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I just went through this MDN tutorial regarding the DOM. Under the final section "Testing the DOM API" the following code is presented:

<html>
  <head>
    <title>DOM Tests</title>
    <script type="application/javascript">
    function setBodyAttr(attr,value){
    if (document.body) eval('document.body.'+attr+'="'+value+'"');
    else notSupported();
    }
    </script>
  </head>
  <body>
    <div style="margin: .5in; height: 400;">
      <p><b><tt>text</tt>color</b></p>
      <form>
        <select onChange="setBodyAttr('text',
        this.options[this.selectedIndex].value);">
          <option value="black">black
          <option value="darkblue">darkblue
        </select>
        <p><b><tt>bgColor</tt></b></p>
        <select onChange="setBodyAttr('bgColor',
        this.options[this.selectedIndex].value);">
          <option value="white">white
          <option value="lightgrey">gray
        </select>
        <p><b><tt>link</tt></b></p>
        <select onChange="setBodyAttr('link',
        this.options[this.selectedIndex].value);">
          <option value="blue">blue
          <option value="green">green
        </select>  <small>
        <a href="http://www.brownhen.com/dom_api_top.html" id="sample">
        (sample link)</a></small><br>
      </form>
      <form>
        <input type="button" value="version" onclick="ver()" />
      </form>
    </div>
  </body>
</html>

Everything works as expected, except for the link color: under Chrome a change in link color only gets applied once you change the text color (i.e., the first property). Shouldn't all changes be immediate?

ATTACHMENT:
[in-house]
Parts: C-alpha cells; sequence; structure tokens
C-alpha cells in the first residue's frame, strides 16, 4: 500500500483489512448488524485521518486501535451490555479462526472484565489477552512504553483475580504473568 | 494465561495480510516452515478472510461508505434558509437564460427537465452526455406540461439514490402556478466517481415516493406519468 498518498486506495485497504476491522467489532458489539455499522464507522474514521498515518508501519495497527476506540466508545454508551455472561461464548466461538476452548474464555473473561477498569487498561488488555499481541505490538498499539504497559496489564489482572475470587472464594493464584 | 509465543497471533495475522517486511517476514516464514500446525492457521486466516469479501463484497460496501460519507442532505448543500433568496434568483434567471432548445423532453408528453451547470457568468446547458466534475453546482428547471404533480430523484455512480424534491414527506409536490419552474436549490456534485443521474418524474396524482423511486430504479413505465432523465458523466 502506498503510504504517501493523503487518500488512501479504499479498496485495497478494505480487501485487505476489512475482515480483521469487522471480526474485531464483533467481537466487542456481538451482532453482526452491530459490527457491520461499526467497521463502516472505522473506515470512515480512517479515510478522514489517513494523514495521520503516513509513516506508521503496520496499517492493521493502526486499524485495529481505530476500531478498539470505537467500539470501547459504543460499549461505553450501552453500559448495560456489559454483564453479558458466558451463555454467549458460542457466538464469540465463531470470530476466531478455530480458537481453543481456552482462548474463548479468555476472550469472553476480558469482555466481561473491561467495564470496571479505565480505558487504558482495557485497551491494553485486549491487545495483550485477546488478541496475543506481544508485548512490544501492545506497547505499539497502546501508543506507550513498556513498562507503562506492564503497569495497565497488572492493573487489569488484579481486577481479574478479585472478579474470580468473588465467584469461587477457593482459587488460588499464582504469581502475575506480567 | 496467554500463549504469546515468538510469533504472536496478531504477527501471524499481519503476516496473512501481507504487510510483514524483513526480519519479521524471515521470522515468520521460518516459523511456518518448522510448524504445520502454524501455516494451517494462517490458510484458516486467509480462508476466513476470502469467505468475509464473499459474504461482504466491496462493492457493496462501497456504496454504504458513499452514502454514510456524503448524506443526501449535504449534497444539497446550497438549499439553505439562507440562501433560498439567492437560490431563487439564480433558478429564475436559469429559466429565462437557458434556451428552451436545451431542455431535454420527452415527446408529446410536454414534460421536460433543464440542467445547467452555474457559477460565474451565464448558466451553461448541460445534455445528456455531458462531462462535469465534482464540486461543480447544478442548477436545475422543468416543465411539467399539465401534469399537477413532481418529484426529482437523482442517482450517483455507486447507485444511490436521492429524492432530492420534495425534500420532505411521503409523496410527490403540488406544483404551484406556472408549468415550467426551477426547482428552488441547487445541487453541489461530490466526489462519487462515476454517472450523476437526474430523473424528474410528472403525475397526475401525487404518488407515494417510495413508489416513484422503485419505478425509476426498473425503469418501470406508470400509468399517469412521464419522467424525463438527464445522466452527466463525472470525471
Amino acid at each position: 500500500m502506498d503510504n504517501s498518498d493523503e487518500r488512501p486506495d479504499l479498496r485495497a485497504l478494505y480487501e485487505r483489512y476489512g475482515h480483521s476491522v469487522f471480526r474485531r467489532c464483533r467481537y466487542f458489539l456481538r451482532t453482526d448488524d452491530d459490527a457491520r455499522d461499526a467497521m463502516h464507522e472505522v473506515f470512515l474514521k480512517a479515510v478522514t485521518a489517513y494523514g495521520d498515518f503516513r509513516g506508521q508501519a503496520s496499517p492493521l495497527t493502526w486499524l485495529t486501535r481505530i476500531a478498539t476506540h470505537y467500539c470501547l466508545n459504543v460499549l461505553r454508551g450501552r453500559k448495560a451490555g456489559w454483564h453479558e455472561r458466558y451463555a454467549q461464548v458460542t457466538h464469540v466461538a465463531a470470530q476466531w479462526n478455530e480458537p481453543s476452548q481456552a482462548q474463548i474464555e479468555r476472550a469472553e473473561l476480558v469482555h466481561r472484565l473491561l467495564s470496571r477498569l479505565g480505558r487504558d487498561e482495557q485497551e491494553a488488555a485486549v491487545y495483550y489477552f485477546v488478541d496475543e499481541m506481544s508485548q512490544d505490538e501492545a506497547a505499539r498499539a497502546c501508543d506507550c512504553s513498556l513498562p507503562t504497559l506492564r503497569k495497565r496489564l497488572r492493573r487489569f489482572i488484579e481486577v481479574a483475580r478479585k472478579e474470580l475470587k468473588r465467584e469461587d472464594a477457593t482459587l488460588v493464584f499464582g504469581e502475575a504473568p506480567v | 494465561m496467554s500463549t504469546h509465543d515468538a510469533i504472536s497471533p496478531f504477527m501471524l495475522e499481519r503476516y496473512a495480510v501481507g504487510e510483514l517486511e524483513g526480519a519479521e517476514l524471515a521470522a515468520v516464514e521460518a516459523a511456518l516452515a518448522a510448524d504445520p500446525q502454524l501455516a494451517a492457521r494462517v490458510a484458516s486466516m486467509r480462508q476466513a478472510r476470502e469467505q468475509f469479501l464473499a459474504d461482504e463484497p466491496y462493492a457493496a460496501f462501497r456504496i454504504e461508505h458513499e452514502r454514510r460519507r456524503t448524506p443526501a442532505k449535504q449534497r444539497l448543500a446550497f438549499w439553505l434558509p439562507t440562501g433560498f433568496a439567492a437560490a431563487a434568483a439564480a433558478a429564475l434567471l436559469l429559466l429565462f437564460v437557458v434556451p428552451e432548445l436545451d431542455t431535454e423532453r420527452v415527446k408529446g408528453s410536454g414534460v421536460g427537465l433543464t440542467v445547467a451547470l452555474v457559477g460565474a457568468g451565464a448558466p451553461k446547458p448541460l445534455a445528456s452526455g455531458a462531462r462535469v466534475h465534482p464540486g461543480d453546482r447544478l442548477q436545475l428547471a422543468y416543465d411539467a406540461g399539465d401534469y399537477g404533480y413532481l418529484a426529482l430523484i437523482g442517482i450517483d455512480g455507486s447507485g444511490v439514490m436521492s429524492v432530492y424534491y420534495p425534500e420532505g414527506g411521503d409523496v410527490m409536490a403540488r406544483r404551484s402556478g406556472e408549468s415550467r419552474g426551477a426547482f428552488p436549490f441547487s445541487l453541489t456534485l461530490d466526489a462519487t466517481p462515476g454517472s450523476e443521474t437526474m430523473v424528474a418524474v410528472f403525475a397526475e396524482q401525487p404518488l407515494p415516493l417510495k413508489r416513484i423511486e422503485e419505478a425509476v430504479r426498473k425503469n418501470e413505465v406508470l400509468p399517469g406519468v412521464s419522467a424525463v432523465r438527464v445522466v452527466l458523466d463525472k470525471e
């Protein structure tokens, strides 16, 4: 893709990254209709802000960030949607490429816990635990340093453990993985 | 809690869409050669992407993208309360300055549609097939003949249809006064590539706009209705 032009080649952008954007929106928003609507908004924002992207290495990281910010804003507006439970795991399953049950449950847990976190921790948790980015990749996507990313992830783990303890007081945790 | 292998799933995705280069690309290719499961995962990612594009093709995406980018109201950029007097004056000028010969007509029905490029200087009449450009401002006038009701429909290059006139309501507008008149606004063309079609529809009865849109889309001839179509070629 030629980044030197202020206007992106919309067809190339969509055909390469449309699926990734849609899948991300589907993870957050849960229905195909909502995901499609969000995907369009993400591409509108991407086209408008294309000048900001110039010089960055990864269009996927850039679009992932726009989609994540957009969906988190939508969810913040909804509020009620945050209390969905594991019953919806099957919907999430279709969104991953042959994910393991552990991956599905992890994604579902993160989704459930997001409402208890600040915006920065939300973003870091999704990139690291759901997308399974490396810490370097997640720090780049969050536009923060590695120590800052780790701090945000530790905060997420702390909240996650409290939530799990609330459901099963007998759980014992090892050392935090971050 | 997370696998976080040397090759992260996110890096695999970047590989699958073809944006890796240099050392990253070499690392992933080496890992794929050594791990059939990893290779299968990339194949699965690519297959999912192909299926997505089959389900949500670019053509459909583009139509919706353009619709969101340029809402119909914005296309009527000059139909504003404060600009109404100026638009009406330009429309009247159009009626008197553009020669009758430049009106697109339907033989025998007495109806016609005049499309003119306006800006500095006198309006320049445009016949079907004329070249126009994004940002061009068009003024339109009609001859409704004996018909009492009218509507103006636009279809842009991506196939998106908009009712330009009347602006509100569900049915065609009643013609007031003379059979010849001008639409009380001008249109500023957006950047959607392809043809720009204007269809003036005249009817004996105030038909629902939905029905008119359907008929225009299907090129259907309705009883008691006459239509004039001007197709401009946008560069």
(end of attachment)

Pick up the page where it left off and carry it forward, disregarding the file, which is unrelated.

Thanks in advance.

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Strange behaviour with the behaviour of link colours could be related to history sniffing defences: krebsonsecurity.com/2010/12/… –  Douglas Dec 1 '12 at 1:55
2  
Wow. Normally the MDN is my goto resource for API docs on JavaScript, but this tutorial is a complete disaster. I recommend you forget everything this tutorial has said - it's basically a tutorial on bad practices. Using eval and inline javascript are unsecure, unreadable, and annoying practices. I recommend reading a different tutorial. –  netpoetica Dec 1 '12 at 1:56
    
Thanks, Keith. I guess it shows I'm an absolute beginner... What would you recommend as a solid discussion of the DOM for beginners? (Maybe I shouldn't worry too much about the DOM per se, since it tends to be covered in JS tutorials.) –  eze Dec 1 '12 at 2:11
1  
This is a great starting point for JS in general - net.tutsplus.com/tutorials/javascript-ajax/… There is a whole part (I think part 5) on events in that series, which will get you involved in building a cross browser event library so you can test some things out. I wasn't able to find a really good onChange-specific tutorial anywhere, but there are a lot of question about it here on stack that might be able to serve as a good example –  netpoetica Dec 1 '12 at 2:15
    
Thanks again, Keith! –  eze Dec 1 '12 at 12:35
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1 Answer

up vote 1 down vote accepted

That just isn't the right way to change the color of links on a page (should be done with CSS), and the body.link attribute was deprecated in HTML version 4 (http://www.w3schools.com/tags/att_body_link.asp). I can't be 100% positive, but I would say the reason it doesn't work is because Chrome is a modern browser adopting web standards - the body.link attribute is not a standard.

share|improve this answer
    
If anybody is curious, I "insisted" on this example once again, but as Keith pointed out this leads to archaic markup such as <body text="darkblue" bgcolor="white" link="blue">. This site lists deprecated HTML tags and attributes. –  eze Dec 16 '12 at 21:54
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